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INTERVIEW | Watch Out For China in U.S. Election Aftermath, warns Ambassador John Bolton

Yoshinari Kurose

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~On China, on North Korea, it is very important for Prime Minister Suga to bring Japan’s perspective, and I think Biden would listen to it with great respect~

 

The U.S. presidential election is over, though it promises to be a rocky transition. What impact will the post-election turmoil and change of administrations have on regional security in Asia, and U.S.-Japan relations?

 

Former United States Ambassador to the United Nations John Bolton, who served as National Security Adviser in the Donald Trump administration, talked about these questions and more in an exclusive interview with Washington bureau chief Yoshinari Kurose for the Sankei Shimbun and JAPAN Forward on November 25.

 

Mr. Bolton cautioned that China and North Korea could engage in provocations taking advantage of the turmoil in the U.S. transition to power, saying they “may think that with Washington’s attention diverted, they can get away with it. That’s where the danger lies.”

 

Regarding the upcoming the president-elect’s approach to foreign policy, he said it is expected to be “the same foreign policy as the [Obama] administration” based on Mr. Biden’s choices for Secretary of State and National Security Advisor. At the same time, Bolton added, “The world has changed very dramatically since then. And with respect to China, in particular, it would be very hard to go back to the Obama administration policy.”

 

He urged PM Suga to meet the incoming president at an early date, to personally convey Japan’s views and concernsーparticularly on such issues as North Koreaーbecause the “strategic patience” doctrine of the former Obama administration, which allowed North Korea to develop nuclear and ballistic missiles, was a “mistake”.

 

Excerpts from the interview follow.

 

 

Do the unsettled aspects of the election affect American national security?

 

Well, it certainly makes it hard for the government, certainly makes it hard for the White House, to concentrate on things that are happening around the world. And, you know, presidential transitions are always periods of vulnerability because there’s a lot of work involved in transferring power. So U.S. adversaries generally try to find ways to take advantage of the confusion that attends any transition. 

 

I think it’s not correct to say that these are massive threats, that China or Russia or even Iran or North Korea will do something dramatic. Instead, what it represents is initiatives in areas that are of lower priority for the U.S., but maybe higher priority for the adversary.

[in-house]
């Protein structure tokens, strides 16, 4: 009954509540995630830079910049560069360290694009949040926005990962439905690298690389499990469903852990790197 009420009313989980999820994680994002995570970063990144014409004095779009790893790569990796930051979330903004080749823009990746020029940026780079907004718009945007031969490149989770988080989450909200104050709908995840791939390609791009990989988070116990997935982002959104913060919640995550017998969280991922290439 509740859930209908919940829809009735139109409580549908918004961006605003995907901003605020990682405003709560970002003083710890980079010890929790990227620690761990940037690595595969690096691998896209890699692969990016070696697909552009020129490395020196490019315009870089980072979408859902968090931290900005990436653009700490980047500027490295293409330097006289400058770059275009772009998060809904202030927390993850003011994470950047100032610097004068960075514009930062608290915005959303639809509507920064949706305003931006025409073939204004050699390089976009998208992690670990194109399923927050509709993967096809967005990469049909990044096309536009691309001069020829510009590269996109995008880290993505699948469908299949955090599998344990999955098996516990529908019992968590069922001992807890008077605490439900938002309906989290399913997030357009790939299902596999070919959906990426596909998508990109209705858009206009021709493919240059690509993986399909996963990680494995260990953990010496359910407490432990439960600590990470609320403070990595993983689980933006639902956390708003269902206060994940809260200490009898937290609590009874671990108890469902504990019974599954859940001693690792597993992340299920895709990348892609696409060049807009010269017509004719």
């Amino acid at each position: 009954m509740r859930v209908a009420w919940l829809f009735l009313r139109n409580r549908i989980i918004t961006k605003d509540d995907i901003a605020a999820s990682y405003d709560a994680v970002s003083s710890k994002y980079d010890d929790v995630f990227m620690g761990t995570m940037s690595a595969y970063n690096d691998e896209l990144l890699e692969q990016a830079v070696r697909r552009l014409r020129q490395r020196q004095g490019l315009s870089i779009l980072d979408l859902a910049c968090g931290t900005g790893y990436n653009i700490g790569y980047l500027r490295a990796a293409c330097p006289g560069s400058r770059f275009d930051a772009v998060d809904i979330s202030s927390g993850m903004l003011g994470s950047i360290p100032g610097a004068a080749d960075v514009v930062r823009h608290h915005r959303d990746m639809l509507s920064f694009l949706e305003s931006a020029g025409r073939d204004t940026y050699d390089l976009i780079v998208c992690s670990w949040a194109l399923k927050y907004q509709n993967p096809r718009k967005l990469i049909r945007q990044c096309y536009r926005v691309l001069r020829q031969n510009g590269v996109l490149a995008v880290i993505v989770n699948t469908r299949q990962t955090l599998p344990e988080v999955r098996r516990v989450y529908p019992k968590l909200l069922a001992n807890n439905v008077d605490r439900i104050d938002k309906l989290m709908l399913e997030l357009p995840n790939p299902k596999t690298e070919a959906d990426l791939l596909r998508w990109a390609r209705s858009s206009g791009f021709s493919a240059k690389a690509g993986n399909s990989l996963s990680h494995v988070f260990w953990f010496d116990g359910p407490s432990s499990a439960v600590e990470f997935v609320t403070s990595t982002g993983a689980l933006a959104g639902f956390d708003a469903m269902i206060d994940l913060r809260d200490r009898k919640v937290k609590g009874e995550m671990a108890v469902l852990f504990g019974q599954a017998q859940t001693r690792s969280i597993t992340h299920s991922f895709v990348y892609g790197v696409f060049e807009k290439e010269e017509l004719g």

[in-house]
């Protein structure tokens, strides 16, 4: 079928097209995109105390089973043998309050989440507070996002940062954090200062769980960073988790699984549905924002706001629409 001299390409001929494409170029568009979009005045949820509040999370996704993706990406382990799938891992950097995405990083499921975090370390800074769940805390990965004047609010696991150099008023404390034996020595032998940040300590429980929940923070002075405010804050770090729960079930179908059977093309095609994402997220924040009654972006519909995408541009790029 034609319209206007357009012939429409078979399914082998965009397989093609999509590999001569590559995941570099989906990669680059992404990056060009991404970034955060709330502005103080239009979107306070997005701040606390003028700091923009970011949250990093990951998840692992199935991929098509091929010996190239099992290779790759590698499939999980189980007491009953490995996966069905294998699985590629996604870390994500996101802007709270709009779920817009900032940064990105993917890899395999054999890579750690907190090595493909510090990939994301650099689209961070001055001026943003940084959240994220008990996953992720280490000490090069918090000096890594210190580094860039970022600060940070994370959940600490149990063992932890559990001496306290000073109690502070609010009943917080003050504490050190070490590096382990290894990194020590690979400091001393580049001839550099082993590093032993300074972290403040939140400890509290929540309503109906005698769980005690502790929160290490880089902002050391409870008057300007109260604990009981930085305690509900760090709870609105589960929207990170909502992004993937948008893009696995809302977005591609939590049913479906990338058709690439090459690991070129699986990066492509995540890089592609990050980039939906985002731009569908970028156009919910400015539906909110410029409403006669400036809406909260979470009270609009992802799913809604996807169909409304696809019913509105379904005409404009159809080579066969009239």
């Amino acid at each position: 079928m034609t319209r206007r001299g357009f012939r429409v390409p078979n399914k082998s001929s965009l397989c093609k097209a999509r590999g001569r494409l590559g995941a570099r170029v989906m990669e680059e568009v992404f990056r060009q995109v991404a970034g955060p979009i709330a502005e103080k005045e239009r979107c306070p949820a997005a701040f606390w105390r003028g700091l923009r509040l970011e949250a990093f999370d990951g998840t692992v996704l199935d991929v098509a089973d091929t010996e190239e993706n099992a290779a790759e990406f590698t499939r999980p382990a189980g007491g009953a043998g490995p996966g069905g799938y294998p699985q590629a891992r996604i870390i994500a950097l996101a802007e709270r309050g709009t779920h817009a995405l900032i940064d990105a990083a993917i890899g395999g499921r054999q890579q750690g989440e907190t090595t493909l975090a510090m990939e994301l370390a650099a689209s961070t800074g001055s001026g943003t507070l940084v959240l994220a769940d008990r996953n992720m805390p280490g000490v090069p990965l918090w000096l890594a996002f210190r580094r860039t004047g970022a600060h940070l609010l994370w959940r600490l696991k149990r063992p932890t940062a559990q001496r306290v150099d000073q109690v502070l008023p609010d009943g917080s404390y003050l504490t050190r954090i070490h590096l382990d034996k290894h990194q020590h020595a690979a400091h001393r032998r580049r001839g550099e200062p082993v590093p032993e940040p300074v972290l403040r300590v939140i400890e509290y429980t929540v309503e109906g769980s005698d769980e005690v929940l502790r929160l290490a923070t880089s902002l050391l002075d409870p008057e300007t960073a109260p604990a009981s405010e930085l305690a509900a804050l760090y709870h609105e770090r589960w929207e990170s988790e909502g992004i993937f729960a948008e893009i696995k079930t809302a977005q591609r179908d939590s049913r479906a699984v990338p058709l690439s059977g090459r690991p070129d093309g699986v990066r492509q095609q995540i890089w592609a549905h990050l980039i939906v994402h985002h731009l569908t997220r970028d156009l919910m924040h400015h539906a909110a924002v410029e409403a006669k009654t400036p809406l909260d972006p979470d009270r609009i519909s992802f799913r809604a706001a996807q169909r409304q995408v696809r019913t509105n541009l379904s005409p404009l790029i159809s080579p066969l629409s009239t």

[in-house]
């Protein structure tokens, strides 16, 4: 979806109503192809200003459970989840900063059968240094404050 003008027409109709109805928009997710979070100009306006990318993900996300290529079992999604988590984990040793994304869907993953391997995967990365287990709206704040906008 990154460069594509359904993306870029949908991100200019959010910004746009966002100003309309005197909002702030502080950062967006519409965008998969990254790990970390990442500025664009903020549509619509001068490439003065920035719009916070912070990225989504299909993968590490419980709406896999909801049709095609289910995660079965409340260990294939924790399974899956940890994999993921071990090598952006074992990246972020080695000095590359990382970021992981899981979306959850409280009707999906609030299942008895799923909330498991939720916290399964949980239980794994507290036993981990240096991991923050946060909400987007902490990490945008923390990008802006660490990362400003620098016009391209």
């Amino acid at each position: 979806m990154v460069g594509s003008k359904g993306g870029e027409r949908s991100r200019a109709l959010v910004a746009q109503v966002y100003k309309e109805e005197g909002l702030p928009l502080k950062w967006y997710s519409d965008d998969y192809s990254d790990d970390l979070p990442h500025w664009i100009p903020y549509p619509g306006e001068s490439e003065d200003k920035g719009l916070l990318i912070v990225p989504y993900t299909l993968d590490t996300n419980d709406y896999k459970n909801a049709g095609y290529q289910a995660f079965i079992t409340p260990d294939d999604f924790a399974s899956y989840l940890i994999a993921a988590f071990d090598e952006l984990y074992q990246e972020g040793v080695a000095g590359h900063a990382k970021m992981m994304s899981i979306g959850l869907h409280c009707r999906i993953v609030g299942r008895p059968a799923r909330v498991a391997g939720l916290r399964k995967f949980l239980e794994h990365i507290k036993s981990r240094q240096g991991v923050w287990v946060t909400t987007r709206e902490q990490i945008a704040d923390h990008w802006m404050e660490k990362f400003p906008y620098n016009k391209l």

In Asia, for example, North Korea may think that it can engage in missile tests or military exercises. China may think it can do something in the East China Sea, or the South China Sea, or in Southeast Asia, or along the border with India. These are very important to the countries that are involved. But China, North Korea, and as I say, Iran, Russia, Venezuela, Cuba, may think that with Washington’s attention diverted, they can get away with it. That’s where the danger lies.

 

 

Will President Trump’s influence continue, for example through Republicans in Congress?

 

I think that when he leaves office on the 20th of January, the dynamic will change dramatically. I think it’s hard to appreciate that when he’s still President. But the minute he’s no longer President, it’s a very different environment.

 

 

What do you expect regarding the Biden administration’s foreign policy? 

 

As he names key officials, you’ve probably heard the speculation that Tony [Anthony] Blinken will be Secretary of State and [Jake] Sullivan will be national security adviser and so on. I think it will look a lot like the Obama administration’s foreign policy, at least that’s what the instinct will be. 

 

But the world has changed very dramatically since then. And with respect to China, in particular, it would be very hard to go back to the Obama administration policy. 

 

I think it’s important for Japan, in particular, for Prime Minister Suga to be in touch with [President-elect] Biden, to come and visit, to talk about China, to talk about North Korea. You know, Prime Minister Abe did a very good job in establishing a relationship with [President Donald] Trump, and I’m sure Prime Minister Suga can do the same with Biden, because whoever’s President, whoever’s Prime Minister, the two countries’ interests are so closely matched.